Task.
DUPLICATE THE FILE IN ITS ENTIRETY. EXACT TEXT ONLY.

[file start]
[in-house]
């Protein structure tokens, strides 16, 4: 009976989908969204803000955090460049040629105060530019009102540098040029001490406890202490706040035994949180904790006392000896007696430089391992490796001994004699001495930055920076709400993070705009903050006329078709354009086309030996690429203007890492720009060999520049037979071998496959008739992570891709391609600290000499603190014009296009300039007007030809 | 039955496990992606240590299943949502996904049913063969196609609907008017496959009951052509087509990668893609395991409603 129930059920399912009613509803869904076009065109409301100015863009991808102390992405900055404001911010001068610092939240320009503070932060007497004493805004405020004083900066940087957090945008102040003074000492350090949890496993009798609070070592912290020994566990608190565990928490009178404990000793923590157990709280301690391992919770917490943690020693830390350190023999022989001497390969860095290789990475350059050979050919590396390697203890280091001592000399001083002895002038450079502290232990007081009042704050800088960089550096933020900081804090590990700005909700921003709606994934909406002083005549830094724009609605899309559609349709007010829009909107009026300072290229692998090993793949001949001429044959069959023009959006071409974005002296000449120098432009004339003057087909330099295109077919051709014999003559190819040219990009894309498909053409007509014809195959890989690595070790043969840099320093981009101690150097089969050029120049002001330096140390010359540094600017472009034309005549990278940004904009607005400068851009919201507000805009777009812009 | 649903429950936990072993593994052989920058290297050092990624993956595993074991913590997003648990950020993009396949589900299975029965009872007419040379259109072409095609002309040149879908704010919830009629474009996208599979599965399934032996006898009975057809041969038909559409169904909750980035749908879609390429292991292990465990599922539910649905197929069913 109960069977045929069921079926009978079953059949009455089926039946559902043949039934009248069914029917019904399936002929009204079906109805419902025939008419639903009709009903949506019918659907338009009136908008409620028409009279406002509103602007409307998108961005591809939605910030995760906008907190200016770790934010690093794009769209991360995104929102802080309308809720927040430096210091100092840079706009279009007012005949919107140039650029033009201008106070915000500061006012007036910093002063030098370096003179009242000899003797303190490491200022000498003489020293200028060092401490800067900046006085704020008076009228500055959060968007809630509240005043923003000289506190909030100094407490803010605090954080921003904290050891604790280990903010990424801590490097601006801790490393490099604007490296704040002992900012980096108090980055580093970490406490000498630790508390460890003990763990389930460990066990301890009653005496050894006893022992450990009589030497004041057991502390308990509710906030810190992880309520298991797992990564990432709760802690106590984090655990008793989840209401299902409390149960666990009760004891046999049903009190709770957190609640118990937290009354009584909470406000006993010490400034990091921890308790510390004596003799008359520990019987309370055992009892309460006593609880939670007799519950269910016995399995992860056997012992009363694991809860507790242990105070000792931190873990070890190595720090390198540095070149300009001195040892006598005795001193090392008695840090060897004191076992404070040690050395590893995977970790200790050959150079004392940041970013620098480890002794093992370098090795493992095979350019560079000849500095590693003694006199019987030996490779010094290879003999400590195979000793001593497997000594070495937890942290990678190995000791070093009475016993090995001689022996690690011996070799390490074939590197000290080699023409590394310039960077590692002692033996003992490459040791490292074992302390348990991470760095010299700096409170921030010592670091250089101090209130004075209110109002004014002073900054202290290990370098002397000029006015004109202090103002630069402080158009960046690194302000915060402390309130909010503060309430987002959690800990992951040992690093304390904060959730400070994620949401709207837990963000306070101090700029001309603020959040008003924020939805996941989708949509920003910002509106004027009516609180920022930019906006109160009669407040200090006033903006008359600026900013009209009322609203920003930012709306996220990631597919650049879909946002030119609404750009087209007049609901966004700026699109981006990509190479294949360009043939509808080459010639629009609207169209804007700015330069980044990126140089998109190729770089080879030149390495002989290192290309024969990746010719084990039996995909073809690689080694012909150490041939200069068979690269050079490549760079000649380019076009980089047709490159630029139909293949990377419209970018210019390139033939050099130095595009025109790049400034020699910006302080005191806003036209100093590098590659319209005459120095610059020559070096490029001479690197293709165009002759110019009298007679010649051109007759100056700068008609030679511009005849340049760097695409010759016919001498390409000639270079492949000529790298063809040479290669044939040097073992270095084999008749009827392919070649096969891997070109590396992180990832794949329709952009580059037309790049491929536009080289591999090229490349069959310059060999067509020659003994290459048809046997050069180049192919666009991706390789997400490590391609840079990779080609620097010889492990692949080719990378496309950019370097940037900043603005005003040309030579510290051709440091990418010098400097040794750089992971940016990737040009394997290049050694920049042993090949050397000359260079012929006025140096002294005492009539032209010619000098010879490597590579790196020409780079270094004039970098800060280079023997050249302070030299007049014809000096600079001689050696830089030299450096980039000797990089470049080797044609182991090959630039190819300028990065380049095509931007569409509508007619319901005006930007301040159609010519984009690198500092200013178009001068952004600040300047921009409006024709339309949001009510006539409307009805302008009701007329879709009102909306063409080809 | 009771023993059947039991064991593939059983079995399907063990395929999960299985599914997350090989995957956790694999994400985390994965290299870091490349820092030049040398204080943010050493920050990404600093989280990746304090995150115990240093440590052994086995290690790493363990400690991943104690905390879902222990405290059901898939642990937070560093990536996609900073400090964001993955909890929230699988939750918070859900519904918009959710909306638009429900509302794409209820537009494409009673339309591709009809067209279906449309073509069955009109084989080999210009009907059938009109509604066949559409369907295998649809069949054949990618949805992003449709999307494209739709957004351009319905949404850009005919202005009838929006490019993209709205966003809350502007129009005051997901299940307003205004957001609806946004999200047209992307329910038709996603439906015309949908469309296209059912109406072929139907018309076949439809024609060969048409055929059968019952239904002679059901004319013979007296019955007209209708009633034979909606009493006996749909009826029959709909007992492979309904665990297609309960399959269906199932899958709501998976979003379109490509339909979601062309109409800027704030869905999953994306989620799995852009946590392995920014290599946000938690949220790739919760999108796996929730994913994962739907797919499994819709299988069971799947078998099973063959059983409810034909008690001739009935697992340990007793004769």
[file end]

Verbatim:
[in-house]
């Protein structure tokens, strides 16, 4: 009976989908969204803000955090460049040629105060530019009102540098040029001490406890202490706040035994949180904790006392000896007696430089391992490796001994004699001495930055920076709400993070705009903050006329078709354009086309030996690429203007890492720009060999520049037979071998496959008739992570891709391609600290000499603190014009296009300039007007030809 | 039955496990992606240590299943949502996904049913063969196609609907008017496959009951052509087509990668893609395991409603 129930059920399912009613509803869904076009065109409301100015863009991808102390992405900055404001911010001068610092939240320009503070932060007497004493805004405020004083900066940087957090945008102040003074000492350090949890496993009798609070070592912290020994566990608190565990928490009178404990000793923590157990709280301690391992919770917490943690020693830390350190023999022989001497390969860095290789990475350059050979050919590396390697203890280091001592000399001083002895002038450079502290232990007081009042704050800088960089550096933020900081804090590990700005909700921003709606994934909406002083005549830094724009609605899309559609349709007010829009909107009026300072290229692998090993793949001949001429044959069959023009959006071409974005002296000449120098432009004339003057087909330099295109077919051709014999003559190819040219990009894309498909053409007509014809195959890989690595070790043969840099320093981009101690150097089969050029120049002001330096140390010359540094600017472009034309005549990278940004904009607005400068851009919201507000805009777009812009 | 649903429950936990072993593994052989920058290297050092990624993956595993074991913590997003648990950020993009396949589900299975029965009872007419040379259109072409095609002309040149879908704010919830009629474009996208599979599965399934032996006898009975057809041969038909559409169904909750980035749908879609390429292991292990465990599922539910649905197929069913 109960069977045929069921079926009978079953059949009455089926039946559902043949039934009248069914029917019904399936002929009204079906109805419902025939008419639903009709009903949506019918659907338009009136908008409620028409009279406002509103602007409307998108961005591809939605910030995760906008907190200016770790934010690093794009769209991360995104929102802080309308809720927040430096210091100092840079706009279009007012005949919107140039650029033009201008106070915000500061006012007036910093002063030098370096003179009242000899003797303190490491200022000498003489020293200028060092401490800067900046006085704020008076009228500055959060968007809630509240005043923003000289506190909030100094407490803010605090954080921003904290050891604790280990903010990424801590490097601006801790490393490099604007490296704040002992900012980096108090980055580093970490406490000498630790508390460890003990763990389930460990066990301890009653005496050894006893022992450990009589030497004041057991502390308990509710906030810190992880309520298991797992990564990432709760802690106590984090655990008793989840209401299902409390149960666990009760004891046999049903009190709770957190609640118990937290009354009584909470406000006993010490400034990091921890308790510390004596003799008359520990019987309370055992009892309460006593609880939670007799519950269910016995399995992860056997012992009363694991809860507790242990105070000792931190873990070890190595720090390198540095070149300009001195040892006598005795001193090392008695840090060897004191076992404070040690050395590893995977970790200790050959150079004392940041970013620098480890002794093992370098090795493992095979350019560079000849500095590693003694006199019987030996490779010094290879003999400590195979000793001593497997000594070495937890942290990678190995000791070093009475016993090995001689022996690690011996070799390490074939590197000290080699023409590394310039960077590692002692033996003992490459040791490292074992302390348990991470760095010299700096409170921030010592670091250089101090209130004075209110109002004014002073900054202290290990370098002397000029006015004109202090103002630069402080158009960046690194302000915060402390309130909010503060309430987002959690800990992951040992690093304390904060959730400070994620949401709207837990963000306070101090700029001309603020959040008003924020939805996941989708949509920003910002509106004027009516609180920022930019906006109160009669407040200090006033903006008359600026900013009209009322609203920003930012709306996220990631597919650049879909946002030119609404750009087209007049609901966004700026699109981006990509190479294949360009043939509808080459010639629009609207169209804007700015330069980044990126140089998109190729770089080879030149390495002989290192290309024969990746010719084990039996995909073809690689080694012909150490041939200069068979690269050079490549760079000649380019076009980089047709490159630029139909293949990377419209970018210019390139033939050099130095595009025109790049400034020699910006302080005191806003036209100093590098590659319209005459120095610059020559070096490029001479690197293709165009002759110019009298007679010649051109007759100056700068008609030679511009005849340049760097695409010759016919001498390409000639270079492949000529790298063809040479290669044939040097073992270095084999008749009827392919070649096969891997070109590396992180990832794949329709952009580059037309790049491929536009080289591999090229490349069959310059060999067509020659003994290459048809046997050069180049192919666009991706390789997400490590391609840079990779080609620097010889492990692949080719990378496309950019370097940037900043603005005003040309030579510290051709440091990418010098400097040794750089992971940016990737040009394997290049050694920049042993090949050397000359260079012929006025140096002294005492009539032209010619000098010879490597590579790196020409780079270094004039970098800060280079023997050249302070030299007049014809000096600079001689050696830089030299450096980039000797990089470049080797044609182991090959630039190819300028990065380049095509931007569409509508007619319901005006930007301040159609010519984009690198500092200013178009001068952004600040300047921009409006024709339309949001009510006539409307009805302008009701007329879709009102909306063409080809 | 009771023993059947039991064991593939059983079995399907063990395929999960299985599914997350090989995957956790694999994400985390994965290299870091490349820092030049040398204080943010050493920050990404600093989280990746304090995150115990240093440590052994086995290690790493363990400690991943104690905390879902222990405290059901898939642990937070560093990536996609900073400090964001993955909890929230699988939750918070859900519904918009959710909306638009429900509302794409209820537009494409009673339309591709009809067209279906449309073509069955009109084989080999210009009907059938009109509604066949559409369907295998649809069949054949990618949805992003449709999307494209739709957004351009319905949404850009005919202005009838929006490019993209709205966003809350502007129009005051997901299940307003205004957001609806946004999200047209992307329910038709996603439906015309949908469309296209059912109406072929139907018309076949439809024609060969048409055929059968019952239904002679059901004319013979007296019955007209209708009633034979909606009493006996749909009826029959709909007992492979309904665990297609309960399959269906199932899958709501998976979003379109490509339909979601062309109409800027704030869905999953994306989620799995852009946590392995920014290599946000938690949220790739919760999108796996929730994913994962739907797919499994819709299988069971799947078998099973063959059983409810034909008690001739009935697992340990007793004769």